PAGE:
I also support his cause. Polio is a serious infectious disease – it causes paralysis of muscles and also kills if the respiratory muscles are affected. In the past, polio victims who were unable to breathe on their own were placed in iron lung machines to enable them to breathe. Thanks to the efficacy of the polio vaccine, this is now history.

I am a proud alumnus of polio eradication. It was my first experience in global health. As a young monitoring, evaluation and surveillance officer at Nigeria’s National Programme on Immunization, I was involved in the global polio reaction initiative supporting advocacy, training of health workers and supervising routine and polio vaccinations across Nigeria.

We’ve seen in recent years how the global community has come a long way in almost making polio the second infectious disease (after smallpox) to be eradicated. Without a doubt, Rotary International has been a major partner and funder on this journey. I am part of the Rotary International family and was the president of the Rotaract Club at the Nnamdi Azikiwe University College of Medicine, Nnewi, southeast Nigeria. Rotary International launched a global polio vaccination campaign in 1985.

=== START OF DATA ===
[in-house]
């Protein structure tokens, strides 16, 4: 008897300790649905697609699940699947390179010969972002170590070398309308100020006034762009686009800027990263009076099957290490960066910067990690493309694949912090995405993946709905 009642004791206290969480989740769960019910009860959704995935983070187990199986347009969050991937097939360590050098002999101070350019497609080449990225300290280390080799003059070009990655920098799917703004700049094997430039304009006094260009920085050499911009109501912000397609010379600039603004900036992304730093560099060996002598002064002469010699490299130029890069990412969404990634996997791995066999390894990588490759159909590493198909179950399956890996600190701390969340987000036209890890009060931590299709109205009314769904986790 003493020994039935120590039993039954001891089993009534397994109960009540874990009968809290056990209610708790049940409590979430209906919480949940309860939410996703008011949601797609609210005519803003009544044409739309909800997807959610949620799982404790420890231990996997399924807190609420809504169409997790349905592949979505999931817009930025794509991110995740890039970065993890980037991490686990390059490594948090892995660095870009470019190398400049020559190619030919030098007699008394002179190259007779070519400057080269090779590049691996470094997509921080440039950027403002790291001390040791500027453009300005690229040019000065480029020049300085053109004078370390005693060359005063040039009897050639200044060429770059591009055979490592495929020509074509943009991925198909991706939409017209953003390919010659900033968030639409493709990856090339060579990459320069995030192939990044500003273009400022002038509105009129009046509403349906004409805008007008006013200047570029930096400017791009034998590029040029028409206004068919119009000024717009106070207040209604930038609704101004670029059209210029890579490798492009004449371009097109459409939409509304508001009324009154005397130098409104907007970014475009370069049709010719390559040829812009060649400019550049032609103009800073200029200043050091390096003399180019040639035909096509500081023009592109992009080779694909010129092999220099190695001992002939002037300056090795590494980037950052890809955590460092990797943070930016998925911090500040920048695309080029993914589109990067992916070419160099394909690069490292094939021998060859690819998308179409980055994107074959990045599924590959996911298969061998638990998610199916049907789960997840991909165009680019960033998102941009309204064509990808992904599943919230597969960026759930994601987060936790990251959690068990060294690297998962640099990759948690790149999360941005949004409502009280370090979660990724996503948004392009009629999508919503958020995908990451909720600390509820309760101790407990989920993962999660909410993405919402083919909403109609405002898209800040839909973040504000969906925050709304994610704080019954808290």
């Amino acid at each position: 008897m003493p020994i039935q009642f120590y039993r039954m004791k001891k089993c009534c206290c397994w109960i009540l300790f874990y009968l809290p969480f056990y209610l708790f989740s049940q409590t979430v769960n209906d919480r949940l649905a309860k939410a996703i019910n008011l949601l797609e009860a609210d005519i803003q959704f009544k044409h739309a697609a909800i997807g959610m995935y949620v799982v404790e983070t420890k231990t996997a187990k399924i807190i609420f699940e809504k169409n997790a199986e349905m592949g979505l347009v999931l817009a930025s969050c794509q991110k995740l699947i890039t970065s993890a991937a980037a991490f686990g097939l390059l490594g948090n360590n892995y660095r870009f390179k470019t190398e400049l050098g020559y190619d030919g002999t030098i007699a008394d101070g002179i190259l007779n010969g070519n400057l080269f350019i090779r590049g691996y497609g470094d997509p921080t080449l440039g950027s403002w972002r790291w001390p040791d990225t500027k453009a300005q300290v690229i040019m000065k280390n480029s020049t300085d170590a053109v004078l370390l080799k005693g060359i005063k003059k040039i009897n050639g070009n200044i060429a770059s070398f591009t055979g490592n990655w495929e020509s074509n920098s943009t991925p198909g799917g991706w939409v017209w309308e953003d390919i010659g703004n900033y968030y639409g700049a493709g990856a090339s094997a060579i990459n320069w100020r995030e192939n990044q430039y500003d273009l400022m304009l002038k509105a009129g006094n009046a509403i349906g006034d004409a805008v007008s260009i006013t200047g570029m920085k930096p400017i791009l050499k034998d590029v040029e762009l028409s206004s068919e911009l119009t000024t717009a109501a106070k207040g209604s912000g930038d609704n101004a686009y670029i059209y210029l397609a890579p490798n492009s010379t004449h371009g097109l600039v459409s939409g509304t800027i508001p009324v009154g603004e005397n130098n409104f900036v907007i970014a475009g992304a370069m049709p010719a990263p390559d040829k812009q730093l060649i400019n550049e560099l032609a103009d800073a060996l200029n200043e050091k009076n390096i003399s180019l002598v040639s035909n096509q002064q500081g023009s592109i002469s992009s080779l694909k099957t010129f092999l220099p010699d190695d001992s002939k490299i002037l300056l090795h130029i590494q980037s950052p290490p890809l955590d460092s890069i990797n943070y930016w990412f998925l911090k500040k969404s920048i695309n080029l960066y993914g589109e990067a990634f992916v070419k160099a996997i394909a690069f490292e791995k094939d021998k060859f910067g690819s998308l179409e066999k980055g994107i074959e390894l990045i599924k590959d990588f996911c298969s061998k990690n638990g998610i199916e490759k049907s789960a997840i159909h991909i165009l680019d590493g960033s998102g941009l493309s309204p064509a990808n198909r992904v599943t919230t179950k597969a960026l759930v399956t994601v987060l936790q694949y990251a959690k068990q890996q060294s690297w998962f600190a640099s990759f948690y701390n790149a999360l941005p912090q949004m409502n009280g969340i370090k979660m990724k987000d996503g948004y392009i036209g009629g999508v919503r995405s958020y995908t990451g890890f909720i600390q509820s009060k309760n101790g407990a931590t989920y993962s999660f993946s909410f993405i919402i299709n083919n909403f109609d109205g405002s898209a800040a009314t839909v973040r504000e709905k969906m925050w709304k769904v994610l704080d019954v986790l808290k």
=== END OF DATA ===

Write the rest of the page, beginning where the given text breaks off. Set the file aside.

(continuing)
Three years later, the Global Polio Eradication Initiative (GPEI) was established. At that time, polio paralysed more than 1000 children globally daily. Since then, more than 2.5 billion children have been immunized against polio. Consequently, global incidence of polio cases has decreased by 99%. Currently, wild poliovirus continues to circulate in Afghanistan and Pakistan. Nigeria interrupted polio transmission in 2019.